Growing up, I heard that it was dangerous for girls and women to be beautiful and sexy a thousand times.
“Do not wear lipstick, nor that skirt, or you will invite evil!” prophesied the elders to every generation of beautiful fellow women.
To look sexy meant to be unsafe.
The same elders asked, “What was she wearing?”, after a man had violated, raped, or killed a woman.
Even prosecutors and judges asked about the woman’s attire to get an “overall and objective” impression of the story. …
You have probably encountered affirmations before:
You formulate a sentence with a desirable statement as if it were already a reality. Affirmations often begin with “I am …” or “I have …” because these words are some of the most convincing words to impregnate our brains.
Great affirmations sound like “I am happy”, “I am healthy”, “I am strong”, “I have everything I want” and similar.
Everything we listen to throughout the day shapes our brains. If you hear, “you are competent,” all your life you will eventually start to believe that you are competent. Hearing this will lead you to situations in which you act effectively and successfully and altogether you will produce proof that you are competent. This will reinforce your belief that you are competent. …
I overheard a conversation in which a woman kept starting her sentences with “Honestly, …” or “To be honest, …”. She did that at least four times during the half-hour I sat within earshot.
When she did it the second or third time, I started to doubt her sincerity. Why would you, in an everyday chat, announce that the following statement will be honest? Apparently, she was talking to her friend, and nobody questioned her integrity.
Thus, her story felt like a fabrication to me.
She irritated and annoyed me.
“To be honest, …” — What was that supposed to mean??
Did she otherwise not speak honestly?
Did her singular, honest statements need advance notices?
Would she, after saying these words, speak out the ultimate blow? …
I was born in a country that no longer exists: the FRG. Then I lived in a country that no longer exists: Yugoslavia. After that, I moved to a country that was never recognized as a sovereign state: Taiwan. Now, I live in a country that 30-something years ago had a different name, different borders, and a different political ideology: the GDR.
My Croatian papers still show my married name, which was Greek. After my divorce, I gave up the Greek name.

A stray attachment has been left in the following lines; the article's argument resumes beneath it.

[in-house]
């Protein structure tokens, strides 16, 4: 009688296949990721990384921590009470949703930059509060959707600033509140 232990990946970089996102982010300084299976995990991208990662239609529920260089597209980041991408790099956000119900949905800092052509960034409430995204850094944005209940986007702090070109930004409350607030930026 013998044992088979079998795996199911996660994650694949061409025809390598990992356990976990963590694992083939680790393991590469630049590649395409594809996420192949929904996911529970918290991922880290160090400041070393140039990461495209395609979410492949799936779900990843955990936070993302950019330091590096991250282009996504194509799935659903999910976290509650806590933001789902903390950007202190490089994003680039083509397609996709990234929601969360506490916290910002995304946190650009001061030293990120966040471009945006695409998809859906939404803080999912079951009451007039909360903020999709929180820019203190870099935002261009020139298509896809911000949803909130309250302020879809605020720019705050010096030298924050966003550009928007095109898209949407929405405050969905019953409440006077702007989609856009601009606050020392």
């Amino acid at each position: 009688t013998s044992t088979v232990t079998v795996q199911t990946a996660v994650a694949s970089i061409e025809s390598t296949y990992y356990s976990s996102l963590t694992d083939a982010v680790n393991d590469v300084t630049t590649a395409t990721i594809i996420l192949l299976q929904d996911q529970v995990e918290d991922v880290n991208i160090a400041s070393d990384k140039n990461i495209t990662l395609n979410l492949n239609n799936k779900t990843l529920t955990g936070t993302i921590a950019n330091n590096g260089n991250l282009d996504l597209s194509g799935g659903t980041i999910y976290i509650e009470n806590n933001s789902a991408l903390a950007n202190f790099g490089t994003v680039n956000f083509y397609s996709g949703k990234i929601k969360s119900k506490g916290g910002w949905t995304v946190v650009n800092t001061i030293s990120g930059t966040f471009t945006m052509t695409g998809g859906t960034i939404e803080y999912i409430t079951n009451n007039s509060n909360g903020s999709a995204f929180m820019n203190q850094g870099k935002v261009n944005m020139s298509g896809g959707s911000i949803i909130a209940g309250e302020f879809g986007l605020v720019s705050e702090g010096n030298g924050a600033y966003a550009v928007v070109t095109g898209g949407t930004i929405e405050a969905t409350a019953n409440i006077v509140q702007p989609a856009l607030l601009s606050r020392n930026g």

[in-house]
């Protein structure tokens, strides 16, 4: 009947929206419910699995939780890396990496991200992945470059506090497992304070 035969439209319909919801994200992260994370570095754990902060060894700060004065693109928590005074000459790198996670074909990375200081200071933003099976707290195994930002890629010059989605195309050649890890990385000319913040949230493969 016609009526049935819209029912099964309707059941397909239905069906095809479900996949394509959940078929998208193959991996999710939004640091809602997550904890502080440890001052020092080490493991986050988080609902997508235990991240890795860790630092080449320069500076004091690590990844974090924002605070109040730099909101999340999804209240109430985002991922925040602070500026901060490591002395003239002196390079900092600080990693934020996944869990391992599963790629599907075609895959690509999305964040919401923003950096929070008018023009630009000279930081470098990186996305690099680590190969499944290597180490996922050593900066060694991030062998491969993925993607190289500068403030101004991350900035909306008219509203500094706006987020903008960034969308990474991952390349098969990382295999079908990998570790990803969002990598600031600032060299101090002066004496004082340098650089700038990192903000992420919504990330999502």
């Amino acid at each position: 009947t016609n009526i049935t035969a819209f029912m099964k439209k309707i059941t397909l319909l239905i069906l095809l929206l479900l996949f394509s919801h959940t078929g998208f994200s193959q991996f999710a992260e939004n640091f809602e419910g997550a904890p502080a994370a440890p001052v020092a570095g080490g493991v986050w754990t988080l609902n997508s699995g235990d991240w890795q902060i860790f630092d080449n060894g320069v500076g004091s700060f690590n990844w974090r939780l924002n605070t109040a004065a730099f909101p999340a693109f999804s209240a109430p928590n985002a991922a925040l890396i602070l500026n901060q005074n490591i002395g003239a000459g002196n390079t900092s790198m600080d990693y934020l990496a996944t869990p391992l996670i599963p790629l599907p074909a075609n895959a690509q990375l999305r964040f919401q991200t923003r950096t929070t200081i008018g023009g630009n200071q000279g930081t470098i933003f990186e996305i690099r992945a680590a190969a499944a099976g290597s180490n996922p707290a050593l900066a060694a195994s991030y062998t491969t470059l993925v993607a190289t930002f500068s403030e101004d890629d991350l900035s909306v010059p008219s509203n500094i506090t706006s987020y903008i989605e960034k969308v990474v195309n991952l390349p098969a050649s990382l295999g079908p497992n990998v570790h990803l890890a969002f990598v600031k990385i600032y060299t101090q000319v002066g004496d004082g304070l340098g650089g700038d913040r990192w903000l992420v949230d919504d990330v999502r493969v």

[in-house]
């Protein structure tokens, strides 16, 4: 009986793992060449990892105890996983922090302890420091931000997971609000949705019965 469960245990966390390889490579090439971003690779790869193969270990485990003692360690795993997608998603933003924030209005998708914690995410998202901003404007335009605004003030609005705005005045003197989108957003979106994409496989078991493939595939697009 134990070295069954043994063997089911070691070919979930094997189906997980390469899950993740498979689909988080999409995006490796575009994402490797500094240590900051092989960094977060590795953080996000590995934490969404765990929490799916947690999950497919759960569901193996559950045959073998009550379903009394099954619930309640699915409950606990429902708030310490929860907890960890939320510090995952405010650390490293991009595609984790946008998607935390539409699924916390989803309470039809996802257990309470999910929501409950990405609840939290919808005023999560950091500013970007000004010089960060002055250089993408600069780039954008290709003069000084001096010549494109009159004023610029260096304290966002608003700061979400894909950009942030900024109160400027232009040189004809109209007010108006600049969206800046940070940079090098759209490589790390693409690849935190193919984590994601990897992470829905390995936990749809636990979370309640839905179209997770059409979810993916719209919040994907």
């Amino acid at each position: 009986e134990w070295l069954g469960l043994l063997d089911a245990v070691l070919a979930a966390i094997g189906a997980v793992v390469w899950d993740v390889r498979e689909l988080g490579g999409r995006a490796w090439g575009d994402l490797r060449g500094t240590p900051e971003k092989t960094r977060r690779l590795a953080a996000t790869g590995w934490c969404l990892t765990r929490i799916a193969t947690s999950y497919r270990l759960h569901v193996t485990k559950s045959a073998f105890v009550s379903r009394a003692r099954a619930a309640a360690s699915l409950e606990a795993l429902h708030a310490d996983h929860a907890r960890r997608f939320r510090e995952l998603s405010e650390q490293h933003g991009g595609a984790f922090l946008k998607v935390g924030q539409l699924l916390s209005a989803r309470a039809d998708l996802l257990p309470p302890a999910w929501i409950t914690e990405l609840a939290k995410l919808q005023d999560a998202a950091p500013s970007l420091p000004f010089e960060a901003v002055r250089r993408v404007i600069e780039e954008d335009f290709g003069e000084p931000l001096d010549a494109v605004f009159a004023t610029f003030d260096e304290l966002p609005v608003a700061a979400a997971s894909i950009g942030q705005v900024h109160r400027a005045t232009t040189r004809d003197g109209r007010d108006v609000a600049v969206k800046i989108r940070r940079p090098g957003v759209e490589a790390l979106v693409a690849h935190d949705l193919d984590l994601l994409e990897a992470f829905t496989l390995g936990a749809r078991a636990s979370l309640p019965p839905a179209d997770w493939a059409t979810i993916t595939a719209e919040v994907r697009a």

To “own” MY current name, both in my homeland Croatia and globally, I would need to start a confusing, time and money-consuming paper war with Zagreb, the Capital of Croatia. …
I read this sentence in Janine’s blog about infidelity, and it enlightened me:
“Anyone who cheats is just too stupid to love!”
If there is stupid love, then there has to be intelligent love, too!
The question “How can I love smartly?” thrilled me!
The phenomenon of LOVE has inspired a whole armada of writers, thinkers, artists, prophets, priests, and philosophers to add their point of view about what love is, how it feels and how to live it.
Some of them are intellectual discourses, and some are documents of how they approached, observed and practised it — In the meantime, we have probably gained more cultural descriptions of how NOT to love. …
When I was seven years old, we moved back to Germany after three years of living in Croatia, then Yugoslavia. We came back for my second year of primary school. My German was not the best. Actually, I had forgotten it completely.
However, we lived in a district with a lovely children’s and youth library. My friend Michi took me there, and from then on, I got hooked!
The children’s library was right on my way to school, and at least once or twice a week, I stopped by to return a stack of books I had read. …
They say that it is impossible to overcome Co-Dependency.
That postulate mirrors the equivalent regarding alcoholism: If you suffer from alcoholism once, you will stay an alcoholic forever. No matter that you started sober life years or even decades ago — you still count as an alcoholic.
But — in my opinion, for Co-Dependency, this is not accurate, and I am here to prove that.
I loved and married a functioning alcoholic.
With him, I became co-dependent and with that, unfortunately, his enabler.
He nearly killed us both. I left him and started a new life.
Now, my life feels light years away from alcoholism and Co-Dependency — but the topic has not left me at all: I still research and learn more and more about it.
I believe that once you understand how alcoholism and co-dependency work, you see such and similar patterns everywhere in human interaction. …
Look someone you don’t know in the eyes for a few minutes without speaking. You will feel connected not only with the “other” human being but with Life itself — and rightly so.
We are born; we live, and we die. We can see this commonality in the other.
We are people with organs, we breathe, eat, and excrete.
We are like the others. We inhale the air that the “others” just exhaled. The atoms from the air we breathe are fed into our bodies. The same applies to the food we eat, the beverages we drink, the minerals, the water, the plants, and the animals. …